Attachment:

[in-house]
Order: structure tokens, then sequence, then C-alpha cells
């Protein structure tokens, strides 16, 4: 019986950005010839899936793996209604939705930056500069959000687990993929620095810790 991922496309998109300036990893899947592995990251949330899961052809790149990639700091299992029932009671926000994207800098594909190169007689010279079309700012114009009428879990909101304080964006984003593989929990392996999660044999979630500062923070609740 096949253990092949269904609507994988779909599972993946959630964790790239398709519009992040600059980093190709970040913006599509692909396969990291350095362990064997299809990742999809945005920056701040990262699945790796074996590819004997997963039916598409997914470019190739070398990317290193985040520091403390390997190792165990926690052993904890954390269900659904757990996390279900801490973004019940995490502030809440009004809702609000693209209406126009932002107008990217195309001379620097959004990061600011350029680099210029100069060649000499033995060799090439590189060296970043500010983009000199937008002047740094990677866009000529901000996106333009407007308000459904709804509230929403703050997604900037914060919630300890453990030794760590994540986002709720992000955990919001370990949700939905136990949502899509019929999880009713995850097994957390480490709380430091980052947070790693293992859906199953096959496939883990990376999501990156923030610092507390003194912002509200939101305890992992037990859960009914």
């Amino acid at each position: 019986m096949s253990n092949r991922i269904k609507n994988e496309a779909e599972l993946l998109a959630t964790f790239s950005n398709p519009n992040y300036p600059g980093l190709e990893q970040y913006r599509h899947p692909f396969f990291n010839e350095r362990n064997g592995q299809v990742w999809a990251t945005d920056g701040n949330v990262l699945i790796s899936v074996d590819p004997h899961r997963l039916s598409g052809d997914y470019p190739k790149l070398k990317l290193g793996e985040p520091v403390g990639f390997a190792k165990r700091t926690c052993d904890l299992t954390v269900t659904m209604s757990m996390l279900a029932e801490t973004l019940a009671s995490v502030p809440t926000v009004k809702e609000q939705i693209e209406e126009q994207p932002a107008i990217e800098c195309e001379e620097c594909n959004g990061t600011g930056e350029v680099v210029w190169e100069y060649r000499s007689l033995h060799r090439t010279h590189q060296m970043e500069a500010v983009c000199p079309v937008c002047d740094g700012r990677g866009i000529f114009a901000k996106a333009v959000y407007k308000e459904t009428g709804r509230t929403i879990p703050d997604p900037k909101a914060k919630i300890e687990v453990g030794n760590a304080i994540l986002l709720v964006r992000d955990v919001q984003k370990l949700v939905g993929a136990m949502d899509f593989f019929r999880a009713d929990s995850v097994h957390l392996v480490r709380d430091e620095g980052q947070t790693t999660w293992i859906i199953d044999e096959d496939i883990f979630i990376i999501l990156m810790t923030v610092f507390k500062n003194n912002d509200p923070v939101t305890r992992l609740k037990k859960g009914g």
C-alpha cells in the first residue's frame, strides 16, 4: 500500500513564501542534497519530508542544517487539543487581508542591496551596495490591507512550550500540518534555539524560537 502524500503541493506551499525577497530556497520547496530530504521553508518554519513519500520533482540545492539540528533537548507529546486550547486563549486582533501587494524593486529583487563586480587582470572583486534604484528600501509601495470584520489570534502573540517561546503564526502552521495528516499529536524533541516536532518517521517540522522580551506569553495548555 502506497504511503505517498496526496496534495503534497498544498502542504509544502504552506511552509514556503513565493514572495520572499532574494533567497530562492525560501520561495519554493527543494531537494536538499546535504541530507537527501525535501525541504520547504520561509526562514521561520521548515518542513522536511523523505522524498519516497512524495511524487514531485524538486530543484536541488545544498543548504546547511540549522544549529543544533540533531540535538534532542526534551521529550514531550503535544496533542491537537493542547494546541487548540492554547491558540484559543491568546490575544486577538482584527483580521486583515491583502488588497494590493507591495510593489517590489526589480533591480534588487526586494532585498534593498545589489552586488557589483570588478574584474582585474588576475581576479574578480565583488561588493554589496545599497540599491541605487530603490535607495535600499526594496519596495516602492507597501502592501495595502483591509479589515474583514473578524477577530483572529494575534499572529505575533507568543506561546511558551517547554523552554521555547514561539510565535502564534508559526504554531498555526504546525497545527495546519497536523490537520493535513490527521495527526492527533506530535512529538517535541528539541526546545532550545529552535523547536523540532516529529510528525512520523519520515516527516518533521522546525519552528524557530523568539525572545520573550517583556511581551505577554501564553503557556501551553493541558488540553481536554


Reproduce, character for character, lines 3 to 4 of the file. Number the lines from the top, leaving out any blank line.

């Protein structure tokens, strides 16, 4: 019986950005010839899936793996209604939705930056500069959000687990993929620095810790 991922496309998109300036990893899947592995990251949330899961052809790149990639700091299992029932009671926000994207800098594909190169007689010279079309700012114009009428879990909101304080964006984003593989929990392996999660044999979630500062923070609740 096949253990092949269904609507994988779909599972993946959630964790790239398709519009992040600059980093190709970040913006599509692909396969990291350095362990064997299809990742999809945005920056701040990262699945790796074996590819004997997963039916598409997914470019190739070398990317290193985040520091403390390997190792165990926690052993904890954390269900659904757990996390279900801490973004019940995490502030809440009004809702609000693209209406126009932002107008990217195309001379620097959004990061600011350029680099210029100069060649000499033995060799090439590189060296970043500010983009000199937008002047740094990677866009000529901000996106333009407007308000459904709804509230929403703050997604900037914060919630300890453990030794760590994540986002709720992000955990919001370990949700939905136990949502899509019929999880009713995850097994957390480490709380430091980052947070790693293992859906199953096959496939883990990376999501990156923030610092507390003194912002509200939101305890992992037990859960009914």
């Amino acid at each position: 019986m096949s253990n092949r991922i269904k609507n994988e496309a779909e599972l993946l998109a959630t964790f790239s950005n398709p519009n992040y300036p600059g980093l190709e990893q970040y913006r599509h899947p692909f396969f990291n010839e350095r362990n064997g592995q299809v990742w999809a990251t945005d920056g701040n949330v990262l699945i790796s899936v074996d590819p004997h899961r997963l039916s598409g052809d997914y470019p190739k790149l070398k990317l290193g793996e985040p520091v403390g990639f390997a190792k165990r700091t926690c052993d904890l299992t954390v269900t659904m209604s757990m996390l279900a029932e801490t973004l019940a009671s995490v502030p809440t926000v009004k809702e609000q939705i693209e209406e126009q994207p932002a107008i990217e800098c195309e001379e620097c594909n959004g990061t600011g930056e350029v680099v210029w190169e100069y060649r000499s007689l033995h060799r090439t010279h590189q060296m970043e500069a500010v983009c000199p079309v937008c002047d740094g700012r990677g866009i000529f114009a901000k996106a333009v959000y407007k308000e459904t009428g709804r509230t929403i879990p703050d997604p900037k909101a914060k919630i300890e687990v453990g030794n760590a304080i994540l986002l709720v964006r992000d955990v919001q984003k370990l949700v939905g993929a136990m949502d899509f593989f019929r999880a009713d929990s995850v097994h957390l392996v480490r709380d430091e620095g980052q947070t790693t999660w293992i859906i199953d044999e096959d496939i883990f979630i990376i999501l990156m810790t923030v610092f507390k500062n003194n912002d509200p923070v939101t305890r992992l609740k037990k859960g009914g």